A Tennessee dealer is working with state legislators on the possibility of creating graduated motorcycle licenses.
State Rep. Joe Pitts and state Sen. Tim Barnes have teamed up with Appleton Harley-Davidson of Clarksville to look into the possibility of additional requirements for motorcycle riders under the age of 18, particularly some kind of mandatory training for beginners. Toward that end, the lawmakers are sponsoring House Bill 2729 and Senate Bill 2529.
“We initially sought to require those under the age of 18 to take a mandatory safety course prior to being licensed, but wanted to gather data on accident and fatality rates among that age group first. Sen. Barnes and I sponsored legislation, and it passed early in this session, to ask the Department of Safety to study accident and fatality rates for operators 18 and under,” Pitts told the Leaf Chronicle.
The ladies at Appleton H-D brought the matter to the legislators’ attention. When the state granted the dealership licensing power in 2007, Mary Rose, Deb Saunders and Tia Suiter found out that riders as young as 14 could be licensed on a motorcycle without formal training. “I couldn’t believe it,” said Rose. “I thought, ‘Mother of God.’ I read it two or three times. Up until 2008, you could have been 14 and been on the road.” Partly because of their efforts, the law was changed ito increase the age for motorcycle riders to 15. Appleton started offering free safety courses to riders under 18, but they were not legally required to take them.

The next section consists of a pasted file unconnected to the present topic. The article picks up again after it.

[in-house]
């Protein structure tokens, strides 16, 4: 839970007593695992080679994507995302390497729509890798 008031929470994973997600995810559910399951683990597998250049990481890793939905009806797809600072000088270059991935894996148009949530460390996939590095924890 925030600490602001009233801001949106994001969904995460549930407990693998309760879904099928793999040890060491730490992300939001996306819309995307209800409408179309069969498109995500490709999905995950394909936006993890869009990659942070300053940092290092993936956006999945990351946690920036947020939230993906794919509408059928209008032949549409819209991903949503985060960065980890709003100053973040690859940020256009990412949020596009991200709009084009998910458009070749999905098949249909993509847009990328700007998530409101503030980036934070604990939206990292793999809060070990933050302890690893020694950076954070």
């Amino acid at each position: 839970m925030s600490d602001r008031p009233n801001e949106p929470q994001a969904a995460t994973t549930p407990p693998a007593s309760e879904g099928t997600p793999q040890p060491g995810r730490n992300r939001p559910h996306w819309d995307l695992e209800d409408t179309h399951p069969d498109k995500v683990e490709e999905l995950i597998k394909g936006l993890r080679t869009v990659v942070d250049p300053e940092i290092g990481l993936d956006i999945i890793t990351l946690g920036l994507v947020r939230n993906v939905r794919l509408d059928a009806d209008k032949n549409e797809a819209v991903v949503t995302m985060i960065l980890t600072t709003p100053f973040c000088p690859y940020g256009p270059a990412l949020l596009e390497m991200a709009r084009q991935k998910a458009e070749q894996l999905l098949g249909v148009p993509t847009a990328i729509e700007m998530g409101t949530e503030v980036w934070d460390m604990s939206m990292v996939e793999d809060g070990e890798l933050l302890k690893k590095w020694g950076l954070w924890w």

“Not everybody knows that we’re putting these kids on the road with no training, no fundamental skills, no reaction skills, not having had any training scenarios put in front of them,” Suiter says. Whenever possible, they urge young riders to take a course from MSF-trained volunteers at the dealership.
“All we’re asking in return is that the teens sign a letter saying they’ll pay it forward and help someone else someday,” says Saunders. “We’re good with that.”
Posted by Holly Wagner
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